As Rob has been meticulously drip-feeding his top twenty from 2014 into the blog over the last few weeks, I thought I’d provide an alternative listing just to show the diversity of our blogging tastes. That meant, no duplication with the Rob-o-Sphere, and so out went Curxes, Cate Ferris, Fear of Men, all of which were excellent in my book.
That left me with the following selections capturing ten (well, eleven) of the brilliant sounds and songs that emerged from our fair city over the last year in a shambling semblance/pretence of order:
1 Bentcousin – Dizzy
These terrible twins have been drip-feeding the cosmos with some ace songs, but this was the killer track for me released on a vinyl 7 inch and with some super Brighton-relevant rapping from Rory P.
2 yourgardenday – Something in the Music
A gorgeous plea for tolerance and harmony and a love of music, this had a limited release last year as lead track on Robin Coward’s Flat Stream EP, finally getting a full on-line release this summer.
3 Time for T – Free Hugs
An adorable band writing some adorable songs, this slunk of 70s soul has a great chorus and a charming video in which the band spend the whole song hugging Brighton people. Did I say it was adorable?
4 Sharon Lewis – Boxer’s Glove
Released right at the tail end of last year, this came from the Simple Things EP that accompanied Sharon’s excellent album, a melancholic tale of domestic violence, harsh but beautiful.
5 Fragile Creatures – Fragile Creatures
This band write some classic pop and none better than this – the self-named winner from their first EP which came out this summer.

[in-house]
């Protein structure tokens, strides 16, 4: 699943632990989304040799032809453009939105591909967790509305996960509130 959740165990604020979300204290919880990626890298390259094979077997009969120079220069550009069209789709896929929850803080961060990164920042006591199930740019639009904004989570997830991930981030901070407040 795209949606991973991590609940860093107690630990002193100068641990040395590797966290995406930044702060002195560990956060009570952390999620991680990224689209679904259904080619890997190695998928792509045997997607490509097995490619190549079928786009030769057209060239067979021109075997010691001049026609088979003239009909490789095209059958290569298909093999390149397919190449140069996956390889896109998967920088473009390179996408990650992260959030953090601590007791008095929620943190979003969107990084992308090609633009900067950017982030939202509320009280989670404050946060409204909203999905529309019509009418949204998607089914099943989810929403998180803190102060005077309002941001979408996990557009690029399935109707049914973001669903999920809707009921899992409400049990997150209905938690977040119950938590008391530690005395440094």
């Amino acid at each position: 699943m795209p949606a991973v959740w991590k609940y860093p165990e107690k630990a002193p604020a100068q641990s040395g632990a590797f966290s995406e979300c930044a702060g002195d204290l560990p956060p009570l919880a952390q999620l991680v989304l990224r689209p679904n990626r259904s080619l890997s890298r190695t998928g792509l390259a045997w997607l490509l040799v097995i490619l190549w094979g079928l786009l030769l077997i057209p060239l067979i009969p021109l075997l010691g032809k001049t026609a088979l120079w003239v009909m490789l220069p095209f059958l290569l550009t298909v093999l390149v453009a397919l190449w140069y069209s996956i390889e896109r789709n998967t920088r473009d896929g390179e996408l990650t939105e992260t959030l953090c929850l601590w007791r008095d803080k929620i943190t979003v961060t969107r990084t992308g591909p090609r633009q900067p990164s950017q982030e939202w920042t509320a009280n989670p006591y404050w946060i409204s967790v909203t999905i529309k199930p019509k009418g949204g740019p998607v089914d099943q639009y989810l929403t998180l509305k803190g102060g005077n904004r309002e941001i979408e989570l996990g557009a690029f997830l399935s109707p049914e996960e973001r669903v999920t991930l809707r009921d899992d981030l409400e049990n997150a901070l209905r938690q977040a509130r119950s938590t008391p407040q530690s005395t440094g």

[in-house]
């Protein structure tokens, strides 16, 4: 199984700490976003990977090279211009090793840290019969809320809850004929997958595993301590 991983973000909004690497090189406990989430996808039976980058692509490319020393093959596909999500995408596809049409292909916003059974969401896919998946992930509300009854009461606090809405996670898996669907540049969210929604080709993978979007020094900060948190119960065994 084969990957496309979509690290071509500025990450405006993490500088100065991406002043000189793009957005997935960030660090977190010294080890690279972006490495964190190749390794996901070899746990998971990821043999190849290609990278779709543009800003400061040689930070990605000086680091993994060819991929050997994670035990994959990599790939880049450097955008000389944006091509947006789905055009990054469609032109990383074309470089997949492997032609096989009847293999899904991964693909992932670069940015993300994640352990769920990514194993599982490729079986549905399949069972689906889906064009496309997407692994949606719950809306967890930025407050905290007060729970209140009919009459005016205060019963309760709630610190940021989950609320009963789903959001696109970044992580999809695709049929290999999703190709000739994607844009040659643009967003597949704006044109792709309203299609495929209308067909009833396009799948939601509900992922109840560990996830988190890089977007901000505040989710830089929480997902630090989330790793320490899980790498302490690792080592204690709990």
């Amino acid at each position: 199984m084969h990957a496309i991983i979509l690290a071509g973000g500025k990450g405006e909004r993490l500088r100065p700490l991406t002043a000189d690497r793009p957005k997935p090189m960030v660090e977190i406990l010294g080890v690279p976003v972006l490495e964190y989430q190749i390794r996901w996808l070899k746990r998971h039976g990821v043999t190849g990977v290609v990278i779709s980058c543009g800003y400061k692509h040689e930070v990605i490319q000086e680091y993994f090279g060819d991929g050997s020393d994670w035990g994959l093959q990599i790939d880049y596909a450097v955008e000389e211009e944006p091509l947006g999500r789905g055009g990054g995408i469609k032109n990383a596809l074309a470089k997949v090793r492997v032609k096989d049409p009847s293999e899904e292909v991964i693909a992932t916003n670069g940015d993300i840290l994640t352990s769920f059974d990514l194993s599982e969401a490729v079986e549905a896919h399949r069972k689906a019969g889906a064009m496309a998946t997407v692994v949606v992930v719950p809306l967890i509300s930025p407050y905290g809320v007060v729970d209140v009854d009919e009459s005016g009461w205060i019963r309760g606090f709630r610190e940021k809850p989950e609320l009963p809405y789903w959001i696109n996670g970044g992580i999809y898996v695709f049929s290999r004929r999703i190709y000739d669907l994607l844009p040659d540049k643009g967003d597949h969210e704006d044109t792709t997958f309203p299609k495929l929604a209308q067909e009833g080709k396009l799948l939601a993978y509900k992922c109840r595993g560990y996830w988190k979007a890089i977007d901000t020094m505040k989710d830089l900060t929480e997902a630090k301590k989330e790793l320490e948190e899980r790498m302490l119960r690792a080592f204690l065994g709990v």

6 Ellie Ford – Low
Singer-songwriter who had her debut EP re-released by Hidden Trail Records this year, from whence came this song, and also released an excellent covers EP. Ellie Ford is a singer who just gets better and better and her debut album should come out next year.
7 AK/DK – Maxwell’s Waves
This track comes from their album titled ‘Synth + Drums + Noise + Space’ which kind of sums up their sound without the excitement of their stunning live shows.
8 Slum of Legs – Razorblade the tape
This band are manic live, and their initial punky 7″ single on the Tuff Enuff label captures just half of this energy. This was the b-side.
9 Fiona Sally Miller – Lanterns
From one of three EPs released on the same day, this was one of the proper songs rather than the underwater experimental or live tracks, but like so much of Miller’s work it sounded magical.
=10 The Delta Bell – Wasted
Hiawatha Telephone Company – Dave
‘Wasted’ is a classic rambling country song sung by the gorgeous tones of Kate Gerrard and hit all the right notes in my book.
Shamelssly squeezing an eleventh song into my top ten I’ll come clean and admit that I had a hand in ‘Dave’, but it’s a song that ought to resonate in 2015 it being election year. Ripe for a cover, but for now we have this.
When I was going through my favourite Brighton based music of the last twelve months, there was one band who stood head and shoulders above the rest for me personally. A band who I got a bit evangelical about and told everyone I knew they had to listen to, including my friends from outside of Brighton. That band were Momotaro, who at the end of last year had a few demos up on Soundcloud and had given away the fantastic dubby Reverie in return for signing up to their mailing list, yet managed to come out with a fully formed album on the first of February this year. Second Side featured much improved versions of some of those demos that we’d already heard as well as tracks which they’d been refining live, where despite sounding electronic most of the instruments are played live making them considerably more engaging than someone with their head down behind a laptop. The addition of a bassist and a visual artist to their line up later in the year as well as the continual evolution of their electronic post trip hop sound has turned things up another notch, and with a new EP due imminently 2015 could be a very good year indeed for Momotaro.